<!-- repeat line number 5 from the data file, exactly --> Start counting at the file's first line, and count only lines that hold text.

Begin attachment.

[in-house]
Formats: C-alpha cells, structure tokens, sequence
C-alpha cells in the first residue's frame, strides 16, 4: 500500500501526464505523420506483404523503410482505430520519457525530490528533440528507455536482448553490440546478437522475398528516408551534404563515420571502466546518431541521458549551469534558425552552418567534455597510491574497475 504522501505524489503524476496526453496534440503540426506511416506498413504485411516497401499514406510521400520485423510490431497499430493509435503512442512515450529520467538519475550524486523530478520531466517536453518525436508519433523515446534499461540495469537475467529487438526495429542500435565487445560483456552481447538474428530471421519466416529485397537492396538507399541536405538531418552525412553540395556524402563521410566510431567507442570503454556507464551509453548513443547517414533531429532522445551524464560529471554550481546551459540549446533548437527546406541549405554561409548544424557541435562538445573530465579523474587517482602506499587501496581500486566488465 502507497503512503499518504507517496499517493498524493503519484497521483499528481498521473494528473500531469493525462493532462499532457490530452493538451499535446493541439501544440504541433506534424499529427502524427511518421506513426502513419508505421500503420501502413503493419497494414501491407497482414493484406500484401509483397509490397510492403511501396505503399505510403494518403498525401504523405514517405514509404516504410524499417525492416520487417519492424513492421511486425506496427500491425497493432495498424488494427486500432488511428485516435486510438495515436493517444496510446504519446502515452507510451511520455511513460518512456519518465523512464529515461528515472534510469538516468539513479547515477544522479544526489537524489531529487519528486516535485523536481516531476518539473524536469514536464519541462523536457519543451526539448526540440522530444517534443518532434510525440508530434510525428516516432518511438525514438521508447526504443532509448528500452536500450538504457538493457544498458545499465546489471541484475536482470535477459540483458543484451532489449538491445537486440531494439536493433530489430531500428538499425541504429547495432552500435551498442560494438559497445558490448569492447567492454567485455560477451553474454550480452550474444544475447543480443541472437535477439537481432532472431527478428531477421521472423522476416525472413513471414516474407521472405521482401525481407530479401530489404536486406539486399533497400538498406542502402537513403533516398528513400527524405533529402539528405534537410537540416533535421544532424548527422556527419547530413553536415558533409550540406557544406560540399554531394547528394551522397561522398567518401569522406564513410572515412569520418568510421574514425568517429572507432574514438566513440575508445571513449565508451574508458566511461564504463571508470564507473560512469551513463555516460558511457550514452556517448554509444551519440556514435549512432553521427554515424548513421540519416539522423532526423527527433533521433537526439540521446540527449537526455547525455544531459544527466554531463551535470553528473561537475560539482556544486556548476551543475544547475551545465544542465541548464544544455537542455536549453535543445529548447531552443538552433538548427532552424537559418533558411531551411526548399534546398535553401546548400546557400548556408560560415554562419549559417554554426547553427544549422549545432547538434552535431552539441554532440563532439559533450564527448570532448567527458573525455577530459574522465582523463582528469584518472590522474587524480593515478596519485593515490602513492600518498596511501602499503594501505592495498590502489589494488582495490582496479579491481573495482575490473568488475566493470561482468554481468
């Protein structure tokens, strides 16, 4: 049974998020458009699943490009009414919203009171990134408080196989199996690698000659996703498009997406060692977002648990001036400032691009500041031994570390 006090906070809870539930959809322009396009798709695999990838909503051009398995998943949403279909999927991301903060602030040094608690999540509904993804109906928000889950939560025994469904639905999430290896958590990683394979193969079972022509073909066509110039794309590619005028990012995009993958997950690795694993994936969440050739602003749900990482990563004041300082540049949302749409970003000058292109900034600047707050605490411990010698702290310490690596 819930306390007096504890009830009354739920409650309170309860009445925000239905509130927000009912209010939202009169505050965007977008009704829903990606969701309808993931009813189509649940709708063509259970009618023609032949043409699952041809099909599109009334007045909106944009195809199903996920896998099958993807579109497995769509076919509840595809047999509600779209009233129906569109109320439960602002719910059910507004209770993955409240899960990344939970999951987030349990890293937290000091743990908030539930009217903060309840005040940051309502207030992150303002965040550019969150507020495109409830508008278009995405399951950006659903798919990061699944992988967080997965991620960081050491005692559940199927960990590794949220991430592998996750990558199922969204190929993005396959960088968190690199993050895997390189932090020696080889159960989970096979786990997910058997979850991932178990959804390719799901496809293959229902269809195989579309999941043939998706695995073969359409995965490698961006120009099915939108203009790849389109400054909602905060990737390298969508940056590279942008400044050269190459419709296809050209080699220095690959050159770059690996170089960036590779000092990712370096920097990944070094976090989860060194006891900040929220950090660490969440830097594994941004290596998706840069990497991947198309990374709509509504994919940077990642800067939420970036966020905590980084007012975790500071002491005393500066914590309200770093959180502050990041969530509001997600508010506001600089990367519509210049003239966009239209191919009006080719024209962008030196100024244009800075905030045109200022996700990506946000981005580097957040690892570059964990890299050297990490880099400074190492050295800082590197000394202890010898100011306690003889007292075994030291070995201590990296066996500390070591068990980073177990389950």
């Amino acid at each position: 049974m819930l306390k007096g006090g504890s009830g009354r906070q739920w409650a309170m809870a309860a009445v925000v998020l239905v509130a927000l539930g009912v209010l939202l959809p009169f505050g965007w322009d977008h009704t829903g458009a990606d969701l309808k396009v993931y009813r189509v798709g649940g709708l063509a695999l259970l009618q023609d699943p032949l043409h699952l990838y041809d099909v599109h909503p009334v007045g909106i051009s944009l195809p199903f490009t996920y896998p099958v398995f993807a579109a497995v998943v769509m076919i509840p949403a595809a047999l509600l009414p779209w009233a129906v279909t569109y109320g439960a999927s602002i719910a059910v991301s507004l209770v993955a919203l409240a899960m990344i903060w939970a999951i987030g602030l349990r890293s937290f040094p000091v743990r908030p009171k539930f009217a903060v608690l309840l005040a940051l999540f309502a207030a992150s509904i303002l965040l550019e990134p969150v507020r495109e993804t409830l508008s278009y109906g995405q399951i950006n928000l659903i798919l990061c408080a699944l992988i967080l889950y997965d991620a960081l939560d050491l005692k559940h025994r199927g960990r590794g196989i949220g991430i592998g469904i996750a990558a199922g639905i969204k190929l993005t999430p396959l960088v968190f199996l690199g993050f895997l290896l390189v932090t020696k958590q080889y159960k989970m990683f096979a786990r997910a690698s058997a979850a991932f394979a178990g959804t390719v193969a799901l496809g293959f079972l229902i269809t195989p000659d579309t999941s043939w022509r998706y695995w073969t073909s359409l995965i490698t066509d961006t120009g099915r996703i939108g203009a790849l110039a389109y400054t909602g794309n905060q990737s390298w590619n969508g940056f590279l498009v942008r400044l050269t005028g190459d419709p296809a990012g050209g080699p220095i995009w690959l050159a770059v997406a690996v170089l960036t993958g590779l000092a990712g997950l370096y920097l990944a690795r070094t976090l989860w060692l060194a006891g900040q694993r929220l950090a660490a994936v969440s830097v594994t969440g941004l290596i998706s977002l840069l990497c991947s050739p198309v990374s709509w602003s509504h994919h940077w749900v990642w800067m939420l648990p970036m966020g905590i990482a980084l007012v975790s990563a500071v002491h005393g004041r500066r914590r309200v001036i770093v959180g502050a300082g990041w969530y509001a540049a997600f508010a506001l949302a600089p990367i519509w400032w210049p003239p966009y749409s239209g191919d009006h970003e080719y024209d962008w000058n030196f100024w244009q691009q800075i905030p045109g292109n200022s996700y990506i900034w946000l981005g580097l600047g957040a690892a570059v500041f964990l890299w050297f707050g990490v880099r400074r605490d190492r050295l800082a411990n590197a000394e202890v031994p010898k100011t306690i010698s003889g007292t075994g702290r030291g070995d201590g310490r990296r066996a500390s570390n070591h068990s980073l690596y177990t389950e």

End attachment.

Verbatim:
């Amino acid at each position: 049974m819930l306390k007096g006090g504890s009830g009354r906070q739920w409650a309170m809870a309860a009445v925000v998020l239905v509130a927000l539930g009912v209010l939202l959809p009169f505050g965007w322009d977008h009704t829903g458009a990606d969701l309808k396009v993931y009813r189509v798709g649940g709708l063509a695999l259970l009618q023609d699943p032949l043409h699952l990838y041809d099909v599109h909503p009334v007045g909106i051009s944009l195809p199903f490009t996920y896998p099958v398995f993807a579109a497995v998943v769509m076919i509840p949403a595809a047999l509600l009414p779209w009233a129906v279909t569109y109320g439960a999927s602002i719910a059910v991301s507004l209770v993955a919203l409240a899960m990344i903060w939970a999951i987030g602030l349990r890293s937290f040094p000091v743990r908030p009171k539930f009217a903060v608690l309840l005040a940051l999540f309502a207030a992150s509904i303002l965040l550019e990134p969150v507020r495109e993804t409830l508008s278009y109906g995405q399951i950006n928000l659903i798919l990061c408080a699944l992988i967080l889950y997965d991620a960081l939560d050491l005692k559940h025994r199927g960990r590794g196989i949220g991430i592998g469904i996750a990558a199922g639905i969204k190929l993005t999430p396959l960088v968190f199996l690199g993050f895997l290896l390189v932090t020696k958590q080889y159960k989970m990683f096979a786990r997910a690698s058997a979850a991932f394979a178990g959804t390719v193969a799901l496809g293959f079972l229902i269809t195989p000659d579309t999941s043939w022509r998706y695995w073969t073909s359409l995965i490698t066509d961006t120009g099915r996703i939108g203009a790849l110039a389109y400054t909602g794309n905060q990737s390298w590619n969508g940056f590279l498009v942008r400044l050269t005028g190459d419709p296809a990012g050209g080699p220095i995009w690959l050159a770059v997406a690996v170089l960036t993958g590779l000092a990712g997950l370096y920097l990944a690795r070094t976090l989860w060692l060194a006891g900040q694993r929220l950090a660490a994936v969440s830097v594994t969440g941004l290596i998706s977002l840069l990497c991947s050739p198309v990374s709509w602003s509504h994919h940077w749900v990642w800067m939420l648990p970036m966020g905590i990482a980084l007012v975790s990563a500071v002491h005393g004041r500066r914590r309200v001036i770093v959180g502050a300082g990041w969530y509001a540049a997600f508010a506001l949302a600089p990367i519509w400032w210049p003239p966009y749409s239209g191919d009006h970003e080719y024209d962008w000058n030196f100024w244009q691009q800075i905030p045109g292109n200022s996700y990506i900034w946000l981005g580097l600047g957040a690892a570059v500041f964990l890299w050297f707050g990490v880099r400074r605490d190492r050295l800082a411990n590197a000394e202890v031994p010898k100011t306690i010698s003889g007292t075994g702290r030291g070995d201590g310490r990296r066996a500390s570390n070591h068990s980073l690596y177990t389950e």